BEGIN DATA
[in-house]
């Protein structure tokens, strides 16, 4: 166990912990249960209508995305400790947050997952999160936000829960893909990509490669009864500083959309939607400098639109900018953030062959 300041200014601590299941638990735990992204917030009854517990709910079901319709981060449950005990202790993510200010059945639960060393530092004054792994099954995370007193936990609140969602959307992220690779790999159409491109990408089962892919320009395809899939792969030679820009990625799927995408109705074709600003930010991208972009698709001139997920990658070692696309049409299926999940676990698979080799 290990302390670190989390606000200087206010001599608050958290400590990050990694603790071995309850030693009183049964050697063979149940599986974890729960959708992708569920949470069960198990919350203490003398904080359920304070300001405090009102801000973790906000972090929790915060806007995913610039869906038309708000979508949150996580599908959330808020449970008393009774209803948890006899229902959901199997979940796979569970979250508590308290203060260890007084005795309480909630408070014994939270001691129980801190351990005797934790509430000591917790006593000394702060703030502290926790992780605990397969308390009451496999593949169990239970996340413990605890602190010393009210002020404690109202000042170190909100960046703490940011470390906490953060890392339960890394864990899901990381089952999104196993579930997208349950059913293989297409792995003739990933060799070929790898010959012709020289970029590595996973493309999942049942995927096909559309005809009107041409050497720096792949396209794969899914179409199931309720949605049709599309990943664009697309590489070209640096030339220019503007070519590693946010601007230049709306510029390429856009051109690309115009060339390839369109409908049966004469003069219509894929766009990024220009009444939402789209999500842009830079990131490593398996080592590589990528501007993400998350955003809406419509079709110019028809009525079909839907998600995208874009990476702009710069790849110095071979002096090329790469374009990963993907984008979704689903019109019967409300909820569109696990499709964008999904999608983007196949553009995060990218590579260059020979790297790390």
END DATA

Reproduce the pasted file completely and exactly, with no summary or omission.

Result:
[in-house]
């Protein structure tokens, strides 16, 4: 166990912990249960209508995305400790947050997952999160936000829960893909990509490669009864500083959309939607400098639109900018953030062959 300041200014601590299941638990735990992204917030009854517990709910079901319709981060449950005990202790993510200010059945639960060393530092004054792994099954995370007193936990609140969602959307992220690779790999159409491109990408089962892919320009395809899939792969030679820009990625799927995408109705074709600003930010991208972009698709001139997920990658070692696309049409299926999940676990698979080799 290990302390670190989390606000200087206010001599608050958290400590990050990694603790071995309850030693009183049964050697063979149940599986974890729960959708992708569920949470069960198990919350203490003398904080359920304070300001405090009102801000973790906000972090929790915060806007995913610039869906038309708000979508949150996580599908959330808020449970008393009774209803948890006899229902959901199997979940796979569970979250508590308290203060260890007084005795309480909630408070014994939270001691129980801190351990005797934790509430000591917790006593000394702060703030502290926790992780605990397969308390009451496999593949169990239970996340413990605890602190010393009210002020404690109202000042170190909100960046703490940011470390906490953060890392339960890394864990899901990381089952999104196993579930997208349950059913293989297409792995003739990933060799070929790898010959012709020289970029590595996973493309999942049942995927096909559309005809009107041409050497720096792949396209794969899914179409199931309720949605049709599309990943664009697309590489070209640096030339220019503007070519590693946010601007230049709306510029390429856009051109690309115009060339390839369109409908049966004469003069219509894929766009990024220009009444939402789209999500842009830079990131490593398996080592590589990528501007993400998350955003809406419509079709110019028809009525079909839907998600995208874009990476702009710069790849110095071979002096090329790469374009990963993907984008979704689903019109019967409300909820569109696990499709964008999904999608983007196949553009995060990218590579260059020979790297790390």